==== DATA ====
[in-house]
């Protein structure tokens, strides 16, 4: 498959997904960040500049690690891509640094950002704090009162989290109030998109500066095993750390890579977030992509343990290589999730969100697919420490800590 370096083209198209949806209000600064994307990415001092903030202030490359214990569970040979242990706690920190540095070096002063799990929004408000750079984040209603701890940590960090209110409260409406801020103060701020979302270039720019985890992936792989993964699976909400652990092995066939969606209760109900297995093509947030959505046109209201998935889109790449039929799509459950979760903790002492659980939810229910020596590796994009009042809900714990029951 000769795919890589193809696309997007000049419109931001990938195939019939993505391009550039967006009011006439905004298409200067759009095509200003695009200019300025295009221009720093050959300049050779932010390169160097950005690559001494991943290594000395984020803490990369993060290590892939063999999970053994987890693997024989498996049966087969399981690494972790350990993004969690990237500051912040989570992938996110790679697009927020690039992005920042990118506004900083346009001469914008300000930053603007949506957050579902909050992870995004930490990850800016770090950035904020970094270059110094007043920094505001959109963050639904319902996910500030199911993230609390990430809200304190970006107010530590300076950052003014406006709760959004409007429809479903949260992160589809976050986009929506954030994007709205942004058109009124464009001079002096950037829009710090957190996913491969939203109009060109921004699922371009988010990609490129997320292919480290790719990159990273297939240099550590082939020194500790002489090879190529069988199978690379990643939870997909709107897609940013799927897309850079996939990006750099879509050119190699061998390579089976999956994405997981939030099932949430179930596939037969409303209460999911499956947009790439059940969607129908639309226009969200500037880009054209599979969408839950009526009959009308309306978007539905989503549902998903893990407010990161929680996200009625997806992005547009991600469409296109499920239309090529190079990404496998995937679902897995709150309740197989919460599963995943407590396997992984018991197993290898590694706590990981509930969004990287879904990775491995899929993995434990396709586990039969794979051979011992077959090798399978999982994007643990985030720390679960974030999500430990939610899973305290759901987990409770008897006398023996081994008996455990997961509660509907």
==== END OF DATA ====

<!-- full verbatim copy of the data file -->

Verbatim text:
[in-house]
């Protein structure tokens, strides 16, 4: 498959997904960040500049690690891509640094950002704090009162989290109030998109500066095993750390890579977030992509343990290589999730969100697919420490800590 370096083209198209949806209000600064994307990415001092903030202030490359214990569970040979242990706690920190540095070096002063799990929004408000750079984040209603701890940590960090209110409260409406801020103060701020979302270039720019985890992936792989993964699976909400652990092995066939969606209760109900297995093509947030959505046109209201998935889109790449039929799509459950979760903790002492659980939810229910020596590796994009009042809900714990029951 000769795919890589193809696309997007000049419109931001990938195939019939993505391009550039967006009011006439905004298409200067759009095509200003695009200019300025295009221009720093050959300049050779932010390169160097950005690559001494991943290594000395984020803490990369993060290590892939063999999970053994987890693997024989498996049966087969399981690494972790350990993004969690990237500051912040989570992938996110790679697009927020690039992005920042990118506004900083346009001469914008300000930053603007949506957050579902909050992870995004930490990850800016770090950035904020970094270059110094007043920094505001959109963050639904319902996910500030199911993230609390990430809200304190970006107010530590300076950052003014406006709760959004409007429809479903949260992160589809976050986009929506954030994007709205942004058109009124464009001079002096950037829009710090957190996913491969939203109009060109921004699922371009988010990609490129997320292919480290790719990159990273297939240099550590082939020194500790002489090879190529069988199978690379990643939870997909709107897609940013799927897309850079996939990006750099879509050119190699061998390579089976999956994405997981939030099932949430179930596939037969409303209460999911499956947009790439059940969607129908639309226009969200500037880009054209599979969408839950009526009959009308309306978007539905989503549902998903893990407010990161929680996200009625997806992005547009991600469409296109499920239309090529190079990404496998995937679902897995709150309740197989919460599963995943407590396997992984018991197993290898590694706590990981509930969004990287879904990775491995899929993995434990396709586990039969794979051979011992077959090798399978999982994007643990985030720390679960974030999500430990939610899973305290759901987990409770008897006398023996081994008996455990997961509660509907």